I’ve been using Postgres for my website, but I started wondering if switching to SQLite would improve its stability and performance.
Although I didn’t run any real world benchmarks, I was pretty confident about what improvements SQLite would bring, so I decided to go for it.
I’ve done a lot of zero-downtime deploys and data migrations, but that’s what I do at work. The main complexity is that users may write to the database throughout the process, but since I’m the only user with write access, I was able to take some liberties with the process.
I used Rails’ multi-database support to connect to the old and new databases, and I copied the data from one to the other.
The only challenges I really came across were the following:
Like I mentioned, I didn’t have any real-world benchmarks. But thankfully, I came across some charts in New Relic (I’m on the free tier, and lol, not an ad).
Below, you can see that the graph goes down a little at around the middle of the graph. (Lower is faster and better in all of the graphs below.)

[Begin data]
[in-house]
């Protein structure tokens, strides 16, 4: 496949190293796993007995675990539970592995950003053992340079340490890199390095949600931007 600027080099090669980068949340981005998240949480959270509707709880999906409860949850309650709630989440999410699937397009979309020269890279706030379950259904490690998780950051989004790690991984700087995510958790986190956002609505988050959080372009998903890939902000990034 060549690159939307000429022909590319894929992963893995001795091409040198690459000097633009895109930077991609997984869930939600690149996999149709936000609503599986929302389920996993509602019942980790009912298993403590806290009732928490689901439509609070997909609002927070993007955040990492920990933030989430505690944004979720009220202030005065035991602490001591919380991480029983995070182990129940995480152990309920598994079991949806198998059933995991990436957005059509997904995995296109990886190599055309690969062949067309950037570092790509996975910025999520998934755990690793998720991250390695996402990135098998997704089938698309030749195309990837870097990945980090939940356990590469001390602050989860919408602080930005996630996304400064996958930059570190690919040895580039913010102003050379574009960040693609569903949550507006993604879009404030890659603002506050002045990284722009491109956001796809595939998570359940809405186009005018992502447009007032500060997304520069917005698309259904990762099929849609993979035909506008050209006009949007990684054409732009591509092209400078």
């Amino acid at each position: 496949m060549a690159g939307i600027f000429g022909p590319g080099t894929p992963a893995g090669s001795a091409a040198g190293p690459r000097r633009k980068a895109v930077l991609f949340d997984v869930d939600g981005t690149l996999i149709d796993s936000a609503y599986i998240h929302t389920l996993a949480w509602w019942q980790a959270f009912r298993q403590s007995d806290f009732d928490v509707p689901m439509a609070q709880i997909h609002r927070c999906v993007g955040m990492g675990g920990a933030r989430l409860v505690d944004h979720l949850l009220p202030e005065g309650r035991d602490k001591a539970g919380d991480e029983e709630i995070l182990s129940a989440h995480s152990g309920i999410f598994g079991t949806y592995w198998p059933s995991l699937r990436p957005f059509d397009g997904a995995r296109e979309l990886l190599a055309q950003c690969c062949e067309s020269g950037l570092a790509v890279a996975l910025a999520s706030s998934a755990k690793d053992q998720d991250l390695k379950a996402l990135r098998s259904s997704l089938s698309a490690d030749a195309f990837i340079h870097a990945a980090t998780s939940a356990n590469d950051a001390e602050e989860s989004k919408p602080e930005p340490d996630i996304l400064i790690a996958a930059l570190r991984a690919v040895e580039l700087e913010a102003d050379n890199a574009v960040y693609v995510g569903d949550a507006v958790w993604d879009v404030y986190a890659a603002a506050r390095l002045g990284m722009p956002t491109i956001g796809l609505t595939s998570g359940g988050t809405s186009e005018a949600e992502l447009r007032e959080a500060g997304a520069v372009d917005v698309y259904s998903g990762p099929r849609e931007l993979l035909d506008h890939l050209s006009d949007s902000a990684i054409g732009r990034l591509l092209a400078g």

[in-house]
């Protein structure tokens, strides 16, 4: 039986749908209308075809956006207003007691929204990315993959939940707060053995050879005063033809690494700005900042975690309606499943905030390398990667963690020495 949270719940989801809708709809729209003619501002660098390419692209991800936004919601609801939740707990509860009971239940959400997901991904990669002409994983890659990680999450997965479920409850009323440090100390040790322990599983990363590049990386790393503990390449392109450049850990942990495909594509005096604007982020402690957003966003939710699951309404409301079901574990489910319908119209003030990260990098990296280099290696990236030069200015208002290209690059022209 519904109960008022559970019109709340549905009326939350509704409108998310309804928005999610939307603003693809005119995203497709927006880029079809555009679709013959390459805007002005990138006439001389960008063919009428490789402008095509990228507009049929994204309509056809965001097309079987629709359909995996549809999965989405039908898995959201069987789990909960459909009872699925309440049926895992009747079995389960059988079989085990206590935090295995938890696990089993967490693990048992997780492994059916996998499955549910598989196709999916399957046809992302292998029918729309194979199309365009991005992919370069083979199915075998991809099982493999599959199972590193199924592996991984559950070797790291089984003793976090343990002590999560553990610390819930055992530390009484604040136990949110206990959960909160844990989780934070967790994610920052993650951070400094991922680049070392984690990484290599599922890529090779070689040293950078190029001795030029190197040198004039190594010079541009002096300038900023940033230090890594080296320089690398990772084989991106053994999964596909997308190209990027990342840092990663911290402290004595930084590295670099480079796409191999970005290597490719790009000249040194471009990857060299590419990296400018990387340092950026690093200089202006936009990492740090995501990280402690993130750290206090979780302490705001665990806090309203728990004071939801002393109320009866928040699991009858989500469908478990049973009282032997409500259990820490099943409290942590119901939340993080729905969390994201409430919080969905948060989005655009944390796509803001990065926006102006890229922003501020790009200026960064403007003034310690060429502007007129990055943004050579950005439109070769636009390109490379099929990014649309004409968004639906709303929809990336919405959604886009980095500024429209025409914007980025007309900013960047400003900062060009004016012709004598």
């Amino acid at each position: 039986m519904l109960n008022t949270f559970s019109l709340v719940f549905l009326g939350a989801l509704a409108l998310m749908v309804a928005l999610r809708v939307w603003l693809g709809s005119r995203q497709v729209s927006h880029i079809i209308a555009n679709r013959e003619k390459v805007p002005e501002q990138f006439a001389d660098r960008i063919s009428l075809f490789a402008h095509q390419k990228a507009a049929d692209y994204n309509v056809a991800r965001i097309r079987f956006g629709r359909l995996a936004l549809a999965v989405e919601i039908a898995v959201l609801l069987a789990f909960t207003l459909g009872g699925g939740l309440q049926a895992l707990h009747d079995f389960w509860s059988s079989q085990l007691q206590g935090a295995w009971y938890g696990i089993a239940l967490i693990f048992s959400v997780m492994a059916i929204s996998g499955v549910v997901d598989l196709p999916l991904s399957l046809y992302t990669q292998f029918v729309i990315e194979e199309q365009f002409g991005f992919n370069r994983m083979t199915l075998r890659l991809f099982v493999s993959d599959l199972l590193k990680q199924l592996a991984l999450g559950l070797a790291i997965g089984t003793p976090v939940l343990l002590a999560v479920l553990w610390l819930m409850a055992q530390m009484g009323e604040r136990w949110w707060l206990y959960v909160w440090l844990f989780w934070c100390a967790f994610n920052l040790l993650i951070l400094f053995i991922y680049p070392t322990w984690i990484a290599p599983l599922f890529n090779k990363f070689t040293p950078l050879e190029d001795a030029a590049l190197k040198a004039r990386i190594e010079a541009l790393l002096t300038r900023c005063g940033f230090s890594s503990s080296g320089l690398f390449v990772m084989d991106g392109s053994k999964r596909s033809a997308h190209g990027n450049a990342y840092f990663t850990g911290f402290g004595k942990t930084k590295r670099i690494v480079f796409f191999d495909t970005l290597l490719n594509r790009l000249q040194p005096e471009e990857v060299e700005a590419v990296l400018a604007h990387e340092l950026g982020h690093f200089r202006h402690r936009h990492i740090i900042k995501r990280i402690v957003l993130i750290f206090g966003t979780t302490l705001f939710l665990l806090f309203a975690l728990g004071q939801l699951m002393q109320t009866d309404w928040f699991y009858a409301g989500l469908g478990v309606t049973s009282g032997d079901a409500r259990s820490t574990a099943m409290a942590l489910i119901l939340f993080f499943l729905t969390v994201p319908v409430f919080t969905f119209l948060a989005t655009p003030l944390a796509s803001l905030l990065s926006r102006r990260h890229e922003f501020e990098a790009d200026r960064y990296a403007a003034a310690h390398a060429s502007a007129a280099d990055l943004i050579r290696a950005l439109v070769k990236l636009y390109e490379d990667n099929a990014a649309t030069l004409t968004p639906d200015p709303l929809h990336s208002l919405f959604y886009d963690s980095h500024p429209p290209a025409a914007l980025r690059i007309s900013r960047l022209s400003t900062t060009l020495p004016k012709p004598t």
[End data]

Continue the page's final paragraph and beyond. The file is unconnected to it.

The change is a bit more visible when looking at just Postgres and SQLite.
I do have to admit though that these results are confounded because I upgraded from Ruby 3.0 to Ruby 3.1 at the same time.
I was happy to see that switching to SQLite did improve performance, like I predicted. It’s too early to say if stability improved too. I do think it’s worth considering if SQLite fits your use-case. The answer might be an easy “no”; like I said, it does have its limitations.
I was surprised and happy to see that upgrading Ruby came with performance improvements. Definitely upgrade your Ruby versions! They don’t usually come with breaking changes.
Oh, and also, take a look at Disqualified. It’s a simple code base, and it could use lots of improvements. And it might even be useful for you if you too are using SQLite in production ;)